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LONG BEACH, N.Y. (CBSNewYork) — They were here for September 11th. They worked amid Hurricane Katrina and when the call came that emergency medical help was needed for Sandy victims, the federal disaster team flew in and set up hospital tents in the Tri-State Area.
They weren’t able to enjoy turkey with all the trimmings this Thanksgiving, but for those dispatched by the federal government to aid those ravaged by the superstorm, their ready-to-eat military meal tasted just fine.
“No pumpkin pie, but plenty of skittles and these are like gold. So you defend them with your life,” Dr. Gregory Serfer of Maryland told CBS 2′s Jennifer McLogan.
“[It's] as close to turkey as we’re going to get,” said registered nurse Lori Kimmel, of Florida, referring to her chicken breast meat meal with chunky salsa.
It was all topped off with a toast of coconut water.
However, at the state-of-the-art tent emergency rooms on Long Island, helping the Sandy victims through the disaster has been a labor of love.
For weeks, the National Disaster Medical Assistance Team has slept in the tents on Long Beach. It’s been the place where they have also eaten and bonded with the community, whose hospital was flooded.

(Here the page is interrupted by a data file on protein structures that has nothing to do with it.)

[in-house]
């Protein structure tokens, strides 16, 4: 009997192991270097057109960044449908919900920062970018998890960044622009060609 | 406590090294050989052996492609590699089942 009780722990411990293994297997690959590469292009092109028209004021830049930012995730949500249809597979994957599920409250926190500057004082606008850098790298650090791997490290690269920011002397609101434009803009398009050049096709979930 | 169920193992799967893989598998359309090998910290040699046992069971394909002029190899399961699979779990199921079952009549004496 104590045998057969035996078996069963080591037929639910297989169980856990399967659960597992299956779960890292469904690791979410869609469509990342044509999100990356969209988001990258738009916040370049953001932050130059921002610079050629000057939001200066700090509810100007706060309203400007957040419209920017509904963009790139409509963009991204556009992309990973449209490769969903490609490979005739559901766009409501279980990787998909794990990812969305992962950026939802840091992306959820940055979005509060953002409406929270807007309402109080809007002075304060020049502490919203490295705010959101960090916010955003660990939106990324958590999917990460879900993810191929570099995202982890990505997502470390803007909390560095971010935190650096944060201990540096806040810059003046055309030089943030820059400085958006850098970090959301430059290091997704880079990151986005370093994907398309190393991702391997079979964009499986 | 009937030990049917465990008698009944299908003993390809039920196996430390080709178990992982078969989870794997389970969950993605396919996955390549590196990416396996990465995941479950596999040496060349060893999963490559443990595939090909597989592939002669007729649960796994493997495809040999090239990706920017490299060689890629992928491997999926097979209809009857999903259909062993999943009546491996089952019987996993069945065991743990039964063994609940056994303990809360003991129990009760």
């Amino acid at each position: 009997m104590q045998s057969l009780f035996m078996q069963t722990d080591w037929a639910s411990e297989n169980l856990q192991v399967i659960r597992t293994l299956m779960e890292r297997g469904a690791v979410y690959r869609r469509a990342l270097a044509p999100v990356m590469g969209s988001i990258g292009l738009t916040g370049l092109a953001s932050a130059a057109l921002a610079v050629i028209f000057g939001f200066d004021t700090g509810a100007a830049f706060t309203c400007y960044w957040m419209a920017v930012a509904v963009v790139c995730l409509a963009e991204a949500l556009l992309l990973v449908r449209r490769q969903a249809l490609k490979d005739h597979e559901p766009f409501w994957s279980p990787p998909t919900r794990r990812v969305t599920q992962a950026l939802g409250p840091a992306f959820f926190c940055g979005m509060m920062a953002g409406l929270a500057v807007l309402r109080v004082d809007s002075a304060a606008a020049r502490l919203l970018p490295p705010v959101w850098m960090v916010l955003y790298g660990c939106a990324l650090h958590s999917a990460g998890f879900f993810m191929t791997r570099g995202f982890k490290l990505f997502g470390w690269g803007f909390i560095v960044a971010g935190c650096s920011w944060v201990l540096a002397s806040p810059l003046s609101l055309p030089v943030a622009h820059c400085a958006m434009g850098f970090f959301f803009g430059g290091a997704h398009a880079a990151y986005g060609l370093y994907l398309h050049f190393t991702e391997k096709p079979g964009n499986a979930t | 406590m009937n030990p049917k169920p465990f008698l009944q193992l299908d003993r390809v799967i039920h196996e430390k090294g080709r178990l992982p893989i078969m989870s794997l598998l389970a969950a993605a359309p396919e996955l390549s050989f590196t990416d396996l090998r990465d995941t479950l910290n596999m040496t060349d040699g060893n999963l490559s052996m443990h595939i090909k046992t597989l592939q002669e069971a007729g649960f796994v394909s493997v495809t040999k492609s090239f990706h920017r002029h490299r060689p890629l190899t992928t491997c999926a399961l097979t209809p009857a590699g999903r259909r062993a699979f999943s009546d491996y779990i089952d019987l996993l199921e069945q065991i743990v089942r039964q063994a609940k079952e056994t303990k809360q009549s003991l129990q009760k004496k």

“A lot of respiratory problems, exacerbations of asthma due to the amount of debris in the air,” Serfer said.
“We have done a lot of tetanus shots,” said Kimmel.
But what Serfer and Kimmel are not sharing with their patients are their own personal hardships
Dr. Serfer is a new dad. His baby daughter was born just before he got the call to deploy to Long Beach.
“Newborn daughter’s first Thanksgiving and I’m away from both her and my wife,” Serfer said. “I’m sad for that, however, the reward of coming here and helping the community makes up for it.”
Nurse Kimmel’s son is in the Peace Corps and just arrived home from South Africa after being away for three years.
She had arranged for the entire family to run the turkey trot in their Florida hometown before getting the call for service.
“I’m not going to be there now. I’m going to be up in New York. So they decided to do the race anyway in my honor,” Kimmel said. “I’m sad not being with my family, I’d love to be with them, but to be with the people up here — to see the resilience,” Kimmel said.
“We appreciate them letting us come out here and help out, because it’s been an honor to do so. We wish them all the best and a Happy Thanksgiving,” Serfer said.
After three weeks, the federal emergency team will soon return home, having helped nearly 1,000 victims across the South Shore.